Another notable difference with Worlds is the number of riders that are allotted to each team. While in trade team races, most teams line up with the same amount of participants, at the World Championships, each nation is entitled to a certain number of starters, according to the strength of that nation’s riders. The result is that the big cycling nations have teams of seven riders, while the smaller nations might have just one or two riders on the start line. The more riders, the more cards to play in the race.
With a star-studded roster of eight riders, the race is The Netherlands’ to lose, it seems, but there are plenty of other contenders from other countries to look for.
There will be a number of former champions lining up at the start, including Lizzie Deignan (Great-Britain) who despite a recent appendix removal, is well-suited for this course. Other former champions include defending champion and Ella contributor Amalie Dideriksen (Denmark), two-time winner Giorgia Bronzini (Italy), Pauline Ferrand-Prevot (France) and Marianne Vos (Netherlands).
But the course is an interesting one. A breakaway is likely, but not guaranteed. There were a number of races in this past Women’s WorldTour where the breakaway got caught within the final kilometres of a race, resulting in a mass sprint instead. And with this course showing a flat run-in to the finish, that scenario is to be considered here as well. Fierce competition could come from sprinters who can climb like Belgian Jolien d’Hoore who showed top form in the Madrid Challenge and Lotto Belgium Tour, and Tour of Flanders winner Coryn Rivera (USA).
Other big stand-outs from the 2017 UCI Women’s WorldTour, who would prefer a breakaway, include riders like Strade Bianche-winner Elisa Longo Borghini (Italy), 2016 Women’s WorldTour winner Megan Guarnier (USA), and OVO Energy Tour soloist Katarzyna Niewiadoma (Poland).
Ella staff predictions
Anne-Marije Rook, Ella Editor:
1. Anna van der Breggen
“It’s tough to pick just one Dutch rider, and we may very well see another 1-2 for the orange squad. And while I would love to see Annemiek van Vleuten win double rainbows, Van der Breggen sure knows how to finish a race. She’s already won just about everything there is to win these past three years, and was an integral part in Marianne Vos’ Worlds wins in the past. She knows how to win and this course suits her well. The rainbow jersey would complete her road race palmares.”2. Elisa Longo Borghini
“Longo Borghini is always there when it counts. She’s been getting stronger and smarter these past two seasons and was on the podium in Rio at La Course and at the Giro. If there’s a break, she’ll be in it.”3.Coryn Rivera
“Rivera is a sprinter who can climb. This course suits her well. She just has to tuck in, hang in and make the break (if there is one). With the flat run-in to the finish, she could be well-positioned to become the first American women’s World Champion since Beth Heiden in 1980.”
Jeanine Laudy, Race Reporter:
1.Anna van der Breggen
“She is already the Olympic champion, wore the European championship jersey for a year and won the Women’s WorldTour leader’s jersey. After helping Vos get the rainbow stripes twice, this is Van der Breggen’s only missing title. She was close in Richmond and this course suits her too. She is going to want that rainbow jersey and I hope the Dutch team will back her – although I understand it’s a difficult choice to make since so many of the Dutch team can win.”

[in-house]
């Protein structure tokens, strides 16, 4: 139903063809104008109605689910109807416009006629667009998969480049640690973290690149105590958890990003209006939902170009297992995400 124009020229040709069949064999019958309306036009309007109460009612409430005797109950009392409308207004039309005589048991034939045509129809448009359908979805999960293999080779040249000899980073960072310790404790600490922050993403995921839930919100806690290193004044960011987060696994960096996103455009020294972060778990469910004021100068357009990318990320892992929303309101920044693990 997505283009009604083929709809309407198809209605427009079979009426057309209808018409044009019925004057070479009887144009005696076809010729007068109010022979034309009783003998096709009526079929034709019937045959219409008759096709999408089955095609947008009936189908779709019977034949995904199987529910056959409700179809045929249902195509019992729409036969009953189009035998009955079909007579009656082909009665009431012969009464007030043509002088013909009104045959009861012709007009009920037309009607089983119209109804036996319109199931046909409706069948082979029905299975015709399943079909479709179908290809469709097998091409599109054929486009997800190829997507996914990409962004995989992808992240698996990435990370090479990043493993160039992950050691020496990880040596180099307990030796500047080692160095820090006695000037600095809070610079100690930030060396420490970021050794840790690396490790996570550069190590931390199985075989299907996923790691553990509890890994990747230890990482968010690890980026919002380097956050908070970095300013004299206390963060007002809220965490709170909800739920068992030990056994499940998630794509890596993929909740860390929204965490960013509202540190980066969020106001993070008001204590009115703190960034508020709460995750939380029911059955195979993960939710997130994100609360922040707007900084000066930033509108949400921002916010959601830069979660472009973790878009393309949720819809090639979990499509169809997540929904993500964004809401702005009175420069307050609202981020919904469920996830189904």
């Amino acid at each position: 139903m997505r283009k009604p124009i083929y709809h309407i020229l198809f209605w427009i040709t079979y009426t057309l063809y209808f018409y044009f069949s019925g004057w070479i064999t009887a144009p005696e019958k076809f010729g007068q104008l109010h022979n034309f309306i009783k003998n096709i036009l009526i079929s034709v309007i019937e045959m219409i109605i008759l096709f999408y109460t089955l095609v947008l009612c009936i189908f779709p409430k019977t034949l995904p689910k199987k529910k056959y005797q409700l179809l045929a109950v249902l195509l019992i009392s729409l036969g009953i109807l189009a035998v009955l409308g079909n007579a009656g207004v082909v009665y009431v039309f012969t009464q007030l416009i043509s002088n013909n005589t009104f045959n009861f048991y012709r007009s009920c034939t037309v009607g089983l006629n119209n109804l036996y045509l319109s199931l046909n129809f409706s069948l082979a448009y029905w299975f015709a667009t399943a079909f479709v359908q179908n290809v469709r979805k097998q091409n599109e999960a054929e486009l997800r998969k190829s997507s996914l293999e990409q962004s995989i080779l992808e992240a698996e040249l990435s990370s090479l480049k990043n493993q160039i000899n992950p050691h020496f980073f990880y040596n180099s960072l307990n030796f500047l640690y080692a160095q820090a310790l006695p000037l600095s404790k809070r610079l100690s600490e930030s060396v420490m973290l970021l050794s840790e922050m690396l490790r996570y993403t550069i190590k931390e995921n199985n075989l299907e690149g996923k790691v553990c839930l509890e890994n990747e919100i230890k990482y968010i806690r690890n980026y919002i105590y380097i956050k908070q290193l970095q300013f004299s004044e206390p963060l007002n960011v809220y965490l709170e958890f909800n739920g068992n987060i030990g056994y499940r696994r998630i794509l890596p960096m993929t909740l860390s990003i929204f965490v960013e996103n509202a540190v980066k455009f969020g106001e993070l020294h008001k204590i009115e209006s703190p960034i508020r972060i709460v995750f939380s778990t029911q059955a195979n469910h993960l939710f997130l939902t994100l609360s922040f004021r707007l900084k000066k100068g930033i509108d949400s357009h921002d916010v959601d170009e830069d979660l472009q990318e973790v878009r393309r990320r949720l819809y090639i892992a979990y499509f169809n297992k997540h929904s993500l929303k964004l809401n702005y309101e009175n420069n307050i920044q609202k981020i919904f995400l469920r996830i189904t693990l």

2.Elisa Longo Borghini
“Elisa Longo Borghini is so strong! It seems like she always races for podium but rarely makes the top step. I truly hope she will at some point throw caution out the window and just go for it. She’s strong enough and the world championships are the perfect time to do it.”
3. Annemiek van Vleuten
“While it’ll depend on the team tactics of the Dutch team, as to who will get to go for the win, Van Vleuten is up for the task. Ecstatic and fueled by time trial gold, Van Vleuten will take the stripes in the road race as well if given the chance.”
Simone Giuliani, Australia Editor:
1. Anna van der Breggen
“It’s just too hard to go past a pick from among the talent-heavy Dutch team, the question is just which rider. For me, it was really a toss-up between Annemiek van Vleuten and Anna van der Breggen as there is no doubt both riders have skills that suit the course and they have both delivered a swathe of impressive result this year. But I’ll opt for Van der Breggen as my pick. It’s hard to forget what powerful form the Olympic gold medallist can carry when she is really aiming to peak, particularly given her Ardennes dominance this year.”
2. Pauline Ferrand-Prevot
“Pauline Ferrand-Prevot has been low on road results this year, measuring out her commitments carefully to avoid over-extending herself like she has in the past. But if her performance at the mountain bike World Championships recently is any indication, the former world road, mountain bike and cyclocross champion may have just timed her peak perfectly.
At the Mountain Bike Worlds she had to work incredibly hard to push her way up the front of the field, after starting off the front row. Then when she impressively pulled herself into second and looked on the charge toward eventual winner Jolanda Neff, she got a flat tyre. Despite all this she still managed to finish on the podium with third place – not something she could have pulled off unless she was carrying some pretty amazing form. Now just to see whether it will also carry through on to Road Worlds.”
3. Lizzie Deignan
“The third pick was a real toss up for me. What if it is a reduced bunch sprint behind a couple of breakaway riders, could a sprinter like Coryn Rivera maybe hang on for a podium spot? Perhaps I could go parochial and indulge in a bit of national bias by picking an outside chance like Amanda Spratt or Shara Gillow who came 5th and 6th at La Course. Or maybe I should slot in another one of the Dutch favourites as no sensible person would ever write off Marianne Vos? But in the end I couldn’t go past former world champion Lizzie Deignan. Yes, she has recently had an appendectomy so her preparation has been far from ideal, but as our SHEcret pro said: “it is Lizzie. When she wants to win a race, she normally wins the race.”
How to Follow
The women’s elite road race takes place on Saturday, Sept. 23, from 1.15-5.15 p.m. CET (4.15-8.15 a.m. PDT, 7.15-11.15 a.m. EDT, 9.15 p.m.-1.15 a.m. on September 24 AEST)
Watch: You should be able to watch the World TTT, ITT and Road Championships live throughout the world. Check your local TV listings or tune in via the UCI livestream on YouTube (geo-restricted).